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The Munich Girl: A Novel of the Legacies that Outlast War by [Ring, Phyllis Edgerly]
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The Munich Girl: A Novel of the Legacies that Outlast War Kindle Edition


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Length: 358 pages Word Wise: Enabled Enhanced Typesetting: Enabled
Page Flip: Enabled Language: English

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Anna Dahlberg grew up eating dinner under her father’s war-trophy portrait of Eva Braun.
Fifty years after the war, she discovers what he never did—that her mother and Hitler’s mistress were friends.

The secret surfaces with a mysterious monogrammed handkerchief, and a man, Hannes Ritter, whose Third Reich family history is entwined with Anna’s.

Plunged into the world of the “ordinary” Munich girl who was her mother’s confidante—and a tyrant’s lover—Anna finds her every belief about right and wrong challenged. With Hannes’s help, she retraces the path of two women who met as teenagers, shared a friendship that spanned the years that Eva Braun was Hitler’s mistress, yet never knew that the men they loved had opposing ambitions.

Eva’s story reveals that she never joined the Nazi party, had Jewish friends, and was credited at the Nuremberg Trials with saving 35,000 Allied lives. As Anna's journey leads back through the treacherous years in wartime Germany, it uncovers long-buried secrets and unknown reaches of her heart to reveal the enduring power of love in the legacies that always outlast war.

Product details

  • Format: Kindle Edition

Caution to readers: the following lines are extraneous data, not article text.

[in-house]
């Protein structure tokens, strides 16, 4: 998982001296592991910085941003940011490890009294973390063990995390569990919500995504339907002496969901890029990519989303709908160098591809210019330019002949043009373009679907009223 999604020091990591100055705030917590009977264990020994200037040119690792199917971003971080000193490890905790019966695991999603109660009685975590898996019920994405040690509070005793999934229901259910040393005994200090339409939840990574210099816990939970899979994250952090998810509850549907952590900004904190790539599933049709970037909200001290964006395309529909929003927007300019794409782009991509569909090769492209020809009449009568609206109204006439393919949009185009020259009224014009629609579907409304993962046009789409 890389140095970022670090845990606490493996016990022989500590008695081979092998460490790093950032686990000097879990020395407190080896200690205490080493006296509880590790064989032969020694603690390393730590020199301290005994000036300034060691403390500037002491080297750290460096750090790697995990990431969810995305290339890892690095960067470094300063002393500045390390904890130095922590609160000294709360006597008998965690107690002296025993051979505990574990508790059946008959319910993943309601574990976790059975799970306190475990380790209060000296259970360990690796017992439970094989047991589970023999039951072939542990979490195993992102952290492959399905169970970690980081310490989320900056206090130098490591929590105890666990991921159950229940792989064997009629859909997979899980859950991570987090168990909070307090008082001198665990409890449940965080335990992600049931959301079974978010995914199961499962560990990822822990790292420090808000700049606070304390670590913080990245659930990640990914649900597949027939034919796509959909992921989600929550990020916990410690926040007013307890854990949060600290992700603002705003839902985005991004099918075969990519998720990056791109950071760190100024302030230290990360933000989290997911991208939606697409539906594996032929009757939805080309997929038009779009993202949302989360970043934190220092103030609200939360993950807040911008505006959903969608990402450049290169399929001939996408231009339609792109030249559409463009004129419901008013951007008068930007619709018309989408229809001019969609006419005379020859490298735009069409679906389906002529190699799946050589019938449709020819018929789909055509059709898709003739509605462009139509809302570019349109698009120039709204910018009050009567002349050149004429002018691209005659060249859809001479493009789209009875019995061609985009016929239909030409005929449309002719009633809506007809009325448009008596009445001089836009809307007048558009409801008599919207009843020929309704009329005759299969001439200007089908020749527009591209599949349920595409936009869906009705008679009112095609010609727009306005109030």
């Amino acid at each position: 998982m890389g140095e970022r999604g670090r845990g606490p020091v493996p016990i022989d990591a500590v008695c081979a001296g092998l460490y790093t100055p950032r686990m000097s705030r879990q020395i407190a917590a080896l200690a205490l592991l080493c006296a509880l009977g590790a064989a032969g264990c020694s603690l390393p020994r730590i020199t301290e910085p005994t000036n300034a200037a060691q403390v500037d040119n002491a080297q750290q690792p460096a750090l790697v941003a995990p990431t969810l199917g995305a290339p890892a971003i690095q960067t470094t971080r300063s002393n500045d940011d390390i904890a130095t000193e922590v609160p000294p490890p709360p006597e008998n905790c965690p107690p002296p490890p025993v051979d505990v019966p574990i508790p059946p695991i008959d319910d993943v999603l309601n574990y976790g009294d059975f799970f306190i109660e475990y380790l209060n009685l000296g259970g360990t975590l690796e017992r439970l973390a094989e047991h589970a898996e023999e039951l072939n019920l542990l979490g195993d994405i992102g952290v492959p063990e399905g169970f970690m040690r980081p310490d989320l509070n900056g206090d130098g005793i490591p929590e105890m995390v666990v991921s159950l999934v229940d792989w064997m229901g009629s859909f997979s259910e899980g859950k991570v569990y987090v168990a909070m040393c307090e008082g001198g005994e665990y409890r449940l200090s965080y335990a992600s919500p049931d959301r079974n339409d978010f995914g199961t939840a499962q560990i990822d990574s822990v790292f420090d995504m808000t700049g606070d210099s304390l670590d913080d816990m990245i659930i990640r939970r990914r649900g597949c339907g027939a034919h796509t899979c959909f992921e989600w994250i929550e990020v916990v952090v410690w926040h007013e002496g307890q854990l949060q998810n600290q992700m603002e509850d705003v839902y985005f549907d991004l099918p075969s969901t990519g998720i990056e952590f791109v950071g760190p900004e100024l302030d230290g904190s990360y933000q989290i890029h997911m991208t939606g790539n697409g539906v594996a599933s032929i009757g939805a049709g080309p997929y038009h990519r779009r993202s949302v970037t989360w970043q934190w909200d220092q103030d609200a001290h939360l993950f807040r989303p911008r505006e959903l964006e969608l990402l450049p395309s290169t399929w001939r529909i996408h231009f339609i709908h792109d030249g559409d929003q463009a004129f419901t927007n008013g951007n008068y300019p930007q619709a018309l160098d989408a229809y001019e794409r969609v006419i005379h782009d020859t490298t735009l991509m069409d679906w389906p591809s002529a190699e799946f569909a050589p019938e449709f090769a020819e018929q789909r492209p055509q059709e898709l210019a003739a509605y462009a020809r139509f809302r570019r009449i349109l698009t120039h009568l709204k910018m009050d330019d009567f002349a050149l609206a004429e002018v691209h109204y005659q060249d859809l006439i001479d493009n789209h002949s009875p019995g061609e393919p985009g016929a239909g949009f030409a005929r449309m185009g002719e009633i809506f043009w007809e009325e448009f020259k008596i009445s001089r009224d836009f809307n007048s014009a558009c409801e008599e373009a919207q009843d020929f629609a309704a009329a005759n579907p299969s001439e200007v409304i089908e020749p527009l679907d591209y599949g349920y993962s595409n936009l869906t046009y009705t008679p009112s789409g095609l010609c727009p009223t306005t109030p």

• File Size: 3020 KB
  • Print Length: 358 pages
  • Page Numbers Source ISBN: 0996546987
  • Publisher: Whole Sky Books; 1 edition (7 January 2016)
  • Sold by: Amazon Australia Services, Inc.
  • Language: English
  • ASIN: B01AC4FHI8
  • Text-to-Speech: Enabled
  • X-Ray:
  • Word Wise: Enabled
  • Screen Reader: Supported
  • Enhanced Typesetting: Enabled
  • Average Customer Review: Be the first to review this item
  • Amazon Bestsellers Rank: #62,899 Paid in Kindle Store (See Top 100 Paid in Kindle Store)
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Amazon.com: 4.5 out of 5 stars 104 reviews
15 of 15 people found the following review helpful
4.0 out of 5 stars An Excellent Story about Hitler's Mistress, Eva Braun 4 April 2016
By Book Club Mom - Published on Amazon.com
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People choose their life paths for many reasons and their decisions are sometimes hard to figure. During wartime, many ordinary people become trapped on these paths, in situations that are bigger than themselves. Perhaps that is a good way to describe Eva Braun’s relationship with Adolf Hitler, a man who set his own path and destroyed nearly six million Jews and others who did not fit his Aryan profile. Phyllis Edgerly Ring’s The Munich Girl is the story of Eva Braun and her friendship with Peggy, a German girl she meets on a train outside Austria. In this historical fiction, Ring suggests how one might understand and even sympathize with Eva, who met Hitler when she was seventeen and waited sixteen years for him to publicly acknowledge their relationship. Facing wartime defeat, Hitler finally married her and, less than two days later, they committed suicide.